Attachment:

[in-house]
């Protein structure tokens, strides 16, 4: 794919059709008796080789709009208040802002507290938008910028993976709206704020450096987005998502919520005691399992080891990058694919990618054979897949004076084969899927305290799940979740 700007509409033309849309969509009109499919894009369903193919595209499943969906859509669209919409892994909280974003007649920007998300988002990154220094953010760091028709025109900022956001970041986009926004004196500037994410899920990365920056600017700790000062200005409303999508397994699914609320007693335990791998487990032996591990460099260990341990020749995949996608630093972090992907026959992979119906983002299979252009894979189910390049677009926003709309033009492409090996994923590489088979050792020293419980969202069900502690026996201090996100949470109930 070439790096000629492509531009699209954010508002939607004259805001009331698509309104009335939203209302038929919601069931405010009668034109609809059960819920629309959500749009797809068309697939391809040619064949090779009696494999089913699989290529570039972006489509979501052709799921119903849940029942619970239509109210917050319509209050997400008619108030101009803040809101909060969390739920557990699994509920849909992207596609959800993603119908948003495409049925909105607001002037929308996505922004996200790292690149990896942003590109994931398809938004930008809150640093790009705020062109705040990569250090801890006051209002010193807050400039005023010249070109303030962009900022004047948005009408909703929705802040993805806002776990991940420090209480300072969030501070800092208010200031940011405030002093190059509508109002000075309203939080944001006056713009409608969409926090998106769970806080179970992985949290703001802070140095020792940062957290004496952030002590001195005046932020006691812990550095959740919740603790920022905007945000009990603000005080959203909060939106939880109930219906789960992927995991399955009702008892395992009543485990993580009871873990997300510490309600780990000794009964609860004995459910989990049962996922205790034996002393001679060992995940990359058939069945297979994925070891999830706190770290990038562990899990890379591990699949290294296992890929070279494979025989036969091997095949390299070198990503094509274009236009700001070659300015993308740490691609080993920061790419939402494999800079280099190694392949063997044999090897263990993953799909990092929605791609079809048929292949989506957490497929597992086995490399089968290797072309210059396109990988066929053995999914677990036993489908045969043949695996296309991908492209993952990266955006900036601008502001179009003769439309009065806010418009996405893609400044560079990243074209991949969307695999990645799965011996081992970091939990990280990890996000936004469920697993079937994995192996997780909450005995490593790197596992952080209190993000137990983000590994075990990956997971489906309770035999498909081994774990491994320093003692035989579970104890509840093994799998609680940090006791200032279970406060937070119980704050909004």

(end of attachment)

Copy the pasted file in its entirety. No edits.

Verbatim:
[in-house]
């Protein structure tokens, strides 16, 4: 794919059709008796080789709009208040802002507290938008910028993976709206704020450096987005998502919520005691399992080891990058694919990618054979897949004076084969899927305290799940979740 700007509409033309849309969509009109499919894009369903193919595209499943969906859509669209919409892994909280974003007649920007998300988002990154220094953010760091028709025109900022956001970041986009926004004196500037994410899920990365920056600017700790000062200005409303999508397994699914609320007693335990791998487990032996591990460099260990341990020749995949996608630093972090992907026959992979119906983002299979252009894979189910390049677009926003709309033009492409090996994923590489088979050792020293419980969202069900502690026996201090996100949470109930 070439790096000629492509531009699209954010508002939607004259805001009331698509309104009335939203209302038929919601069931405010009668034109609809059960819920629309959500749009797809068309697939391809040619064949090779009696494999089913699989290529570039972006489509979501052709799921119903849940029942619970239509109210917050319509209050997400008619108030101009803040809101909060969390739920557990699994509920849909992207596609959800993603119908948003495409049925909105607001002037929308996505922004996200790292690149990896942003590109994931398809938004930008809150640093790009705020062109705040990569250090801890006051209002010193807050400039005023010249070109303030962009900022004047948005009408909703929705802040993805806002776990991940420090209480300072969030501070800092208010200031940011405030002093190059509508109002000075309203939080944001006056713009409608969409926090998106769970806080179970992985949290703001802070140095020792940062957290004496952030002590001195005046932020006691812990550095959740919740603790920022905007945000009990603000005080959203909060939106939880109930219906789960992927995991399955009702008892395992009543485990993580009871873990997300510490309600780990000794009964609860004995459910989990049962996922205790034996002393001679060992995940990359058939069945297979994925070891999830706190770290990038562990899990890379591990699949290294296992890929070279494979025989036969091997095949390299070198990503094509274009236009700001070659300015993308740490691609080993920061790419939402494999800079280099190694392949063997044999090897263990993953799909990092929605791609079809048929292949989506957490497929597992086995490399089968290797072309210059396109990988066929053995999914677990036993489908045969043949695996296309991908492209993952990266955006900036601008502001179009003769439309009065806010418009996405893609400044560079990243074209991949969307695999990645799965011996081992970091939990990280990890996000936004469920697993079937994995192996997780909450005995490593790197596992952080209190993000137990983000590994075990990956997971489906309770035999498909081994774990491994320093003692035989579970104890509840093994799998609680940090006791200032279970406060937070119980704050909004």